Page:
PMCID: PMC3126468  PMID: 21441326
2.  Transformation of, and Heterologous Protein Expression in, Lactobacillus agilis and Lactobacillus vaginalis Isolates from the Chicken Gastrointestinal Tract▿  
Lactobacilli are naturally found in the gastrointestinal tract of chickens, and there is interest in utilizing autochthonous strains for the delivery of therapeutic proteins. Previously we identified three chicken-derived Lactobacillus strains, Lactobacillus agilis La3, Lactobacillus vaginalis Lv5, and Lactobacillus crispatus Lc9, which persist in the gastrointestinal tract of chickens fed either a commercial or high-protein diet. In the current study, we investigated the ability to electrotransform these strains, determined plasmid vector stability, and compared reporter gene expression directed by several different promoters. The La3 and Lv5 strains were reproducibly transformed with efficiencies of 108 and 106 transformants per microgram of plasmid DNA, respectively. The third strain tested, L. crispatus Lc9, was recalcitrant to all transformation protocols examined. The plasmid vectors pTRK563 and pTRKH2 were maintained over 100 generations in La3 and Lv5, respectively. The ability of La3 and Lv5 to express the heterologous reporter gene gfp was analyzed using heterologous and homologous promoters. Transformants of both La3 and Lv5 containing the La3 ldhL promoter were the most fluorescent. To our knowledge, this is the first report of successful transformation and heterologous protein expression in L. agilis and L. vaginalis. The ability of these strains to express heterologous proteins in vitro indicates their potential utility as in vivo delivery vectors for therapeutic peptides to the chicken gastrointestinal tract.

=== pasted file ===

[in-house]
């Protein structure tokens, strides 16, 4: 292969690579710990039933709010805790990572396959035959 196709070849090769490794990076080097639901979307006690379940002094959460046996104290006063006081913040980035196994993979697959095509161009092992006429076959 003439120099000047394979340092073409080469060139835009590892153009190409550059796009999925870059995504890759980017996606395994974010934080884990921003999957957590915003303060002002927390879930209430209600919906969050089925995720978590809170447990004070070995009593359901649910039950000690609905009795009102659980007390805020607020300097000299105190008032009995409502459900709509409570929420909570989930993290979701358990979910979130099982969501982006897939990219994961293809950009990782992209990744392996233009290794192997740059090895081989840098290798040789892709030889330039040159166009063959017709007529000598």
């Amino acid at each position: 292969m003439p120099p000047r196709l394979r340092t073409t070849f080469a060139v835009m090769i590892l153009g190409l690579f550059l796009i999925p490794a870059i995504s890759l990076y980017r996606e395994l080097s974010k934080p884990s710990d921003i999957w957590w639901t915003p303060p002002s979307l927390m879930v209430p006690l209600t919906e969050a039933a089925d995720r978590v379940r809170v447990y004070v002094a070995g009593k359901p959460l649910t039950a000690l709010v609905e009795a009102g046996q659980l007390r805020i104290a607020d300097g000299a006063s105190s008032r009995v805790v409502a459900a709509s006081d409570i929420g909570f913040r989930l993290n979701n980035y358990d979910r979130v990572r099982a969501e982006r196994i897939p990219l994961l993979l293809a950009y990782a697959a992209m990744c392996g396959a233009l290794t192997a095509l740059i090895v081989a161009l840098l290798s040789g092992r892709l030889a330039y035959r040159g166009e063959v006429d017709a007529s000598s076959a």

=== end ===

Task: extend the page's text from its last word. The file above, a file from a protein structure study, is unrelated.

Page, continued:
PMCID: PMC3019714  PMID: 21075881
3.  Lactobacillus Strain Ecology and Persistence within Broiler Chickens Fed Different Diets: Identification of Persistent Strains ▿ †